A few weeks ago my sisters and I flew out to Washington for a visit with two of my older brothers and hang out at the lake with them. We spent a lot of time laughing at family stories over delicious meals with lots glasses of wine and beer. We grew up in a crazy, big farm family in Iowa — our parents had twelve kids (9 boys and 3 girls) over seventeen years. A sense of humor was a gift given to us by our parents that has served us well over the years.
As we are all getting older, I decided I should write some of the stories down before they are lost in time. The following is a story of my mom, Marie, who was in her 80’s when this story took place, crippled with arthritis and still stubbornly living on the farm.
The Great Escape
Mom thought it seemed like a good idea at the time, going for a little drive with our family friend, Helen, whom we called Aunt Helen. What fun it would be to get out of the house for a coffee klatsch and gossip with my Aunt Margaret in the next town. Little did my mother know the chain of events she would set off with this simple action.
My mother had been living on the farm alone since my father’s death years earlier. Due to her arthritis, she walked with a cane and had stopped driving a few years earlier due to her lack of strength. With twelve children (nine boys and three girls) we divided up jobs to keep her safe, mostly healthy and living at home. One of the compromises she made was to agree to the “Help, I’ve Fallen and Can’t Get Up” button. This made us feel better about her being alone on the farm — that, and one of my brothers only lived a mile away so he was first on the call list. Mom was also Miss Popular with a bevy of friends and neighbors dropping in for a game of bridge or a Little Debbie and coffee.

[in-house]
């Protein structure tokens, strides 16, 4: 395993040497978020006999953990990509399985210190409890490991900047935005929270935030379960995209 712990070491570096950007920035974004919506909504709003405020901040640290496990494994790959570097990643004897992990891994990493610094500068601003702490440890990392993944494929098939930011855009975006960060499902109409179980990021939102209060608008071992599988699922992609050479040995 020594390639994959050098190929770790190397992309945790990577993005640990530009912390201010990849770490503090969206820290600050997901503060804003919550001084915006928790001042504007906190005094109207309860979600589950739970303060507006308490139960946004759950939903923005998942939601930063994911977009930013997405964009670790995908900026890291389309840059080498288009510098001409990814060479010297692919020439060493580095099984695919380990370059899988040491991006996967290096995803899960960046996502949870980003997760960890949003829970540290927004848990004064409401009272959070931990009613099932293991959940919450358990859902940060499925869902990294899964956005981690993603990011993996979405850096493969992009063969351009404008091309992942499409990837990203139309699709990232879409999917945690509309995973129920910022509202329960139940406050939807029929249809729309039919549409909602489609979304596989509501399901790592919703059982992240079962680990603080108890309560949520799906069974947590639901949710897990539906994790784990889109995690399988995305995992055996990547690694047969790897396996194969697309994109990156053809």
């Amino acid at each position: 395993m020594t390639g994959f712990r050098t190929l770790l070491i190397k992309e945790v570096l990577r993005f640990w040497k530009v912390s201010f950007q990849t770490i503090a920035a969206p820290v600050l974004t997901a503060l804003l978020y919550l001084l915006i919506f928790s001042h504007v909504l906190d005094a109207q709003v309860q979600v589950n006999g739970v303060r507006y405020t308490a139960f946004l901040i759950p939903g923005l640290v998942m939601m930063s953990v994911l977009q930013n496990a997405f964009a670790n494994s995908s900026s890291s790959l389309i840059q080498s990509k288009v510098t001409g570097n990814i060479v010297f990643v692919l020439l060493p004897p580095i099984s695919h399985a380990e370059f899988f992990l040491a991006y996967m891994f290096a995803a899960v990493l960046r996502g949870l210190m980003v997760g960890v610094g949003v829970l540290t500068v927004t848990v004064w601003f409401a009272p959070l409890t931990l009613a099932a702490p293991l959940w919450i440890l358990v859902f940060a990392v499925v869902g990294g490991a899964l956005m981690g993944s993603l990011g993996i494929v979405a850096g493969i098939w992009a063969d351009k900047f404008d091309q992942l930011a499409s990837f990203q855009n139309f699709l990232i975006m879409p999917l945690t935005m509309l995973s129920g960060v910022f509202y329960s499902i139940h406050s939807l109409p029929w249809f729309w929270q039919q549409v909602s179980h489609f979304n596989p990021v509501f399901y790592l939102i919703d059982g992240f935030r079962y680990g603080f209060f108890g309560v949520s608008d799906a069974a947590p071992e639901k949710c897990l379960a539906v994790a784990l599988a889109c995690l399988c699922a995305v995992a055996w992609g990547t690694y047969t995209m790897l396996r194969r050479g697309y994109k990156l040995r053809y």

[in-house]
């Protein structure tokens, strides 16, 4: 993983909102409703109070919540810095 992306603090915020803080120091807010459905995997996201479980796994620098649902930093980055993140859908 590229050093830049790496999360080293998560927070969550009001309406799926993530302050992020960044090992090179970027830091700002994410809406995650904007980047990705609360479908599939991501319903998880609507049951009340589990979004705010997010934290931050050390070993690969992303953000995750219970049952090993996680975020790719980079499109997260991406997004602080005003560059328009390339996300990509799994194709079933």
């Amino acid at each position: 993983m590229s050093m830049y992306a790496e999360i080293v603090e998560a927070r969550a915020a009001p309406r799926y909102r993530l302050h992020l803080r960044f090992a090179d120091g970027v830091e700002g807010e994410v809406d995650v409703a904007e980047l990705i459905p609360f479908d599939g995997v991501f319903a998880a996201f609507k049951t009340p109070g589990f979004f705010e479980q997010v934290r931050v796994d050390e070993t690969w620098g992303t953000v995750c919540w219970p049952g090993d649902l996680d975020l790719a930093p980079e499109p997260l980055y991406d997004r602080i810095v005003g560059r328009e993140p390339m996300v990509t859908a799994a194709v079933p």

One lovely summer day the phone went out at the farm. This was actually not that unusual in our area, but mom worried about not having contact and decided it would be a good idea to press her “Button” to inform them her phone was not working. Mom’s lack of knowledge about anything technical made her unaware that the “Button” actually needed a working telephone to communicate with the “Button” people. After several minutes of no answers from the “Button” people — she gave up and started on a Plan B.
This was before cell phones were common and most of us would probably have just waited a few hours to see if the phone company got it fixed. Well, not my mother. No, she decided she really needed it repaired ASAP and since driving wasn’t an option she was determined to come up with a plan. Known mostly for her Lucy and Viv type plans, the odds it would go a muck were pretty high.
Her plan was simple, she, cane and all, would drag a folding chair up to the end of the driveway, almost a football field in length. Then she would sit along side of the road and wave her cane at cars driving by to get someone to stop. Once she got them to stop she could talk them into driving into town, going to the phone company and informing them her phone wasn’t working. First of all, I can’t even imagine how she could have pulled off dragging that chair to the road, let alone thinking of the image of her shaking her cane at strangers driving by — they must have thought she was a crazy old woman yelling at them for driving on her road!